A Rethink for Corporate Sustainability: A Sustainability Ombudsperson?
Business is not doing enough to address environmental problems. It’s time to rethink how we can be most effective – perhaps we need a strategy that enables our CSR leaders to act as direct conduits between the firm and external interests.
My first big CSR/sustainability event was the 2010 Net Impact Conference held at the University of Michigan’s Ross Business School. I had been invited there to speak on a panel on the topic of intrapreneurship, which gave me the opportunity to sit in on a number inspiring and insightful talks. One of the sessions I attended was an interview with Aron Cramer, the CEO of BSR. As I recall, much of that hopeful, engaging discussion centered on transparency – a topic that’s close to my heart.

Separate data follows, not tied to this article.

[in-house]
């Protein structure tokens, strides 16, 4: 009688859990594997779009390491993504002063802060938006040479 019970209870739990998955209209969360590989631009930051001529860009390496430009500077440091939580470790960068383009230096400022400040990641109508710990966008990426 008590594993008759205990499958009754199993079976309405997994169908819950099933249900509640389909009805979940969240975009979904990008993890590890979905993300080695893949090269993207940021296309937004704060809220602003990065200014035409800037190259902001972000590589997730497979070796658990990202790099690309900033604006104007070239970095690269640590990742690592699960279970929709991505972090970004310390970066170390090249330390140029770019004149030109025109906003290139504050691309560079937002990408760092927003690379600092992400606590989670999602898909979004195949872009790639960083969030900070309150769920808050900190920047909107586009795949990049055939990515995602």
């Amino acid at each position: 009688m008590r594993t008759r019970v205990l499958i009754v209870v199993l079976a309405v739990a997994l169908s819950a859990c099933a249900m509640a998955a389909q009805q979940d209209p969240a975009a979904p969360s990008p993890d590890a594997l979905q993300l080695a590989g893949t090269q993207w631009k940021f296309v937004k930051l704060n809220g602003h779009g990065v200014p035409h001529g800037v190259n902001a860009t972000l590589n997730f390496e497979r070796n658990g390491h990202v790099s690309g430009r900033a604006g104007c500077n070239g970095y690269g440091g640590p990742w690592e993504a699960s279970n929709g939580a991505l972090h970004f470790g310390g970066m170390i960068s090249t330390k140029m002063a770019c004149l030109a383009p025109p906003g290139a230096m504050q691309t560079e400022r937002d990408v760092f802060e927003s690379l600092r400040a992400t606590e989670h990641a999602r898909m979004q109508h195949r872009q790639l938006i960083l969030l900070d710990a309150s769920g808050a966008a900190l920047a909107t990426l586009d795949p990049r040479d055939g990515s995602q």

The talk left me wanting to pick Aron’s brain, so I stuck around afterwards with the hope of having a brief conversation with him. Aron was very gracious, and we discussed the yawning gap between the current state of business and the one needed to confront the myriad wicked problems faced by humanity, and he introduced me to the idea of “radical transparency”, a term that has really stuck with me. I probably wouldn’t recall any details of the discussion, had it not been for the way that Aron lit up when discussing radical transparency. It was as if we had hit on the word of the day and the duck had dropped down on Groucho Marx’s old TV show, “You Bet Your Life.”
The concept of radical transparency is pretty simple. It’s the idea that firms will endeavor to be as transparent as they possibly can, both externally with customers, communities and competitors and internally throughout the organization. It’s akin to asking a fully armored knight to strip down to a fig leaf. This is an idea I fully agree with, and it’s one that helped give rise to the idea which prompted this post.